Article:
Blueprint, Thermo Fisher sign companion diagnostic deal

Thermo Fisher headquarters
Thermo Fisher's headquarters (Coolcaesar/CC BY-SA 3.0)

Blueprint Medicines has tapped Thermo Fisher Scientific to develop a companion diagnostic for its cancer candidate BLU-667. The deal will see Thermo Fisher validate and seek approval for a test to identify RET fusions in non-small cell lung cancer (NSCLC) patients. 

Thermo Fisher is using its Oncomine Dx Target Test as the basis for the companion diagnostic. The next-generation sequencing test won FDA approval in the detection of BRAF, ROS1 and EGFR gene mutations in NSCLC patients in June, clearing it for use in the identification of patients eligible for treatment with drugs from AstraZeneca, Novartis and Pfizer.

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Now, Thermo Fisher will work to expand the test to detect RET fusions. These fusions are rare but play a key role in driving cancer in a subset of NSCLC patients. Blueprint thinks BLU-667, a kinase RET inhibitor, can help these patients. Thermo Fisher’s job is to ensure investigators and, if the drug comes to market, physicians can quickly find out which patients have the fusion.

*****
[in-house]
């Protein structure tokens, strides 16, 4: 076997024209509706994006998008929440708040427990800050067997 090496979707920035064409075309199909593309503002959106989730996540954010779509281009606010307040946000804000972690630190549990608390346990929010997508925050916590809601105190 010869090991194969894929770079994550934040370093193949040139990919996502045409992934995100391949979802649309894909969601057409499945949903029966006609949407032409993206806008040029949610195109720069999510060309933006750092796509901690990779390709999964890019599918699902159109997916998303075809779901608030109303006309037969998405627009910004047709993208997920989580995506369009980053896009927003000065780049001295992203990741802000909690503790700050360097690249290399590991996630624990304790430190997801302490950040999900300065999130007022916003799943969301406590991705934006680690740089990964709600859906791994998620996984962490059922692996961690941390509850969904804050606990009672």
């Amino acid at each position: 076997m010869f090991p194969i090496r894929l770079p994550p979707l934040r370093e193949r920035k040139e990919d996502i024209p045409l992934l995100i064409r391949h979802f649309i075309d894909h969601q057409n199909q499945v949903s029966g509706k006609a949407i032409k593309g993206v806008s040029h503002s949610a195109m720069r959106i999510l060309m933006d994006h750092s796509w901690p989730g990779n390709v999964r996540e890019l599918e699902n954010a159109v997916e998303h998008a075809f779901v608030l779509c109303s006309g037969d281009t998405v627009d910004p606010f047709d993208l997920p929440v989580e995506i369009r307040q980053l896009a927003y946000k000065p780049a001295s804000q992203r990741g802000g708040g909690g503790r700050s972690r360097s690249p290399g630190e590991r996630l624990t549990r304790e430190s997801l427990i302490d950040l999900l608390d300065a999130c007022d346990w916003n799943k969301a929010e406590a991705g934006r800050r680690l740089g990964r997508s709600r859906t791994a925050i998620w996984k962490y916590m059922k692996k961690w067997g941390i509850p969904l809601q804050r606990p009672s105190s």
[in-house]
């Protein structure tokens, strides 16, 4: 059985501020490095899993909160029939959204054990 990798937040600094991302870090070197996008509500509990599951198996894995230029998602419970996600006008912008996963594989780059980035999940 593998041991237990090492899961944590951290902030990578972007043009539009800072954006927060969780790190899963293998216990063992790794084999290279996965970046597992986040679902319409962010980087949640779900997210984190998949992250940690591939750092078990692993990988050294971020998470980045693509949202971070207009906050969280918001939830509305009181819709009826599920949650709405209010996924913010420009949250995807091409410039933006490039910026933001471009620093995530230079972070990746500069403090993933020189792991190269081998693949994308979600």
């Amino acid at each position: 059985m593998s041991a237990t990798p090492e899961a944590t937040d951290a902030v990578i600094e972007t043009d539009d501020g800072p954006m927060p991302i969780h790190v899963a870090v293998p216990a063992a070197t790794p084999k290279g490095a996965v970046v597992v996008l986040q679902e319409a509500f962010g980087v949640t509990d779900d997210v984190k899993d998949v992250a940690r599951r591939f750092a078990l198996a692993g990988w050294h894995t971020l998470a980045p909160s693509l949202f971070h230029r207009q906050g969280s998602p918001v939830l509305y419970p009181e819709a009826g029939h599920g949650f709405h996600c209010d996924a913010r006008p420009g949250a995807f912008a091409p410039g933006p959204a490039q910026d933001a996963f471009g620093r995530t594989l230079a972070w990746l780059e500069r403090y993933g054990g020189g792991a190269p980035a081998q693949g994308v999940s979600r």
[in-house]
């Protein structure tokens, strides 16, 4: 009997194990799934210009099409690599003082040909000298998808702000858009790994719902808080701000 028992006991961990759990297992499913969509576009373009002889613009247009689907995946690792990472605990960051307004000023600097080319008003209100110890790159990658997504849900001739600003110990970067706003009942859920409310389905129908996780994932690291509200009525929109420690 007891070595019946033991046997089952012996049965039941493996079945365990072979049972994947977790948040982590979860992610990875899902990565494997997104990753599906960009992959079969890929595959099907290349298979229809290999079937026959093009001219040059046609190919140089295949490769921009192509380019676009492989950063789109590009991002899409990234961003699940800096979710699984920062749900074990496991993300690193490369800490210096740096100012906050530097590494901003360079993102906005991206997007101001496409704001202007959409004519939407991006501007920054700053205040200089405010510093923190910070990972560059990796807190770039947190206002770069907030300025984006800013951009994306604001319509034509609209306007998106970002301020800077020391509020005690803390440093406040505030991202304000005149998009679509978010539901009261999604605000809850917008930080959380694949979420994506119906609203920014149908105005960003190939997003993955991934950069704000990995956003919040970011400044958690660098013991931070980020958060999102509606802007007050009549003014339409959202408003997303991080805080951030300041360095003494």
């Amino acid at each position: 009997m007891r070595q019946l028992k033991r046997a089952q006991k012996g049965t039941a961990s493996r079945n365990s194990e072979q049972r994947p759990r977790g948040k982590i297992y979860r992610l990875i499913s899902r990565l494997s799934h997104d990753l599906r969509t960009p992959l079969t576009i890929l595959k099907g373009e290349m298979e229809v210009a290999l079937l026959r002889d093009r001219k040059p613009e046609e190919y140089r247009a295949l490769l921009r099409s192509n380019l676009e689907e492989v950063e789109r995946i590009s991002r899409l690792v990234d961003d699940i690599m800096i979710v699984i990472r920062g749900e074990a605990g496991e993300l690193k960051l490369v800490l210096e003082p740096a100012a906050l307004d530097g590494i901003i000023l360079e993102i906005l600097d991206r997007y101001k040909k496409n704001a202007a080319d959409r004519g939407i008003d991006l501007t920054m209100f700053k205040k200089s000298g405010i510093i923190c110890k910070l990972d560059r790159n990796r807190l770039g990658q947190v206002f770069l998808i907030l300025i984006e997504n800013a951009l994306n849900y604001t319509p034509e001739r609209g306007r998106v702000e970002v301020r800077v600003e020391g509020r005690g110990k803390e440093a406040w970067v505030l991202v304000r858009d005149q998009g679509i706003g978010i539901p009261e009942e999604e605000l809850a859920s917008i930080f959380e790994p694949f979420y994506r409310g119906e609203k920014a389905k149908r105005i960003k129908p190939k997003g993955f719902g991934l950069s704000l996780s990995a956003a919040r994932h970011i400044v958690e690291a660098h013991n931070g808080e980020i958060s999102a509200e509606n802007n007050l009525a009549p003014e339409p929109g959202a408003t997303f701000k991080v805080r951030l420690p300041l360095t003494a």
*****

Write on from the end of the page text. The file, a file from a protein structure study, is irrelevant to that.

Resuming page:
The first job is to use the companion diagnostic to aid enrollment in a phase 1 trial of BLU-667. That trial got underway earlier this year and is due to deliver initial data in the first half of 2018.

If Thermo Fisher successfully validates the RET component of the Oncomine Dx Target Test, it will seek an expanded label from the FDA through a supplemental premarket approval application. The terms of the agreement with Blueprint give Thermo Fisher responsibility for seeking this and other approvals, plus rights to commercialize the test globally. 

News of the agreement comes months after Thermo Fisher entered into a similar relationship with Agios Pharmaceuticals. That deal tasked Thermo Fisher with expanding its diagnostic test to cover IDH1 mutations, which are seen in patients with a rare bile duct cancer. 

The overarching goal is to create a multigene companion diagnostic. Equipped with such a test, doctors could simultaneously check whether their patients have any of a range of therapeutically important mutations, instead of ordering multiple single-biomarker analyses.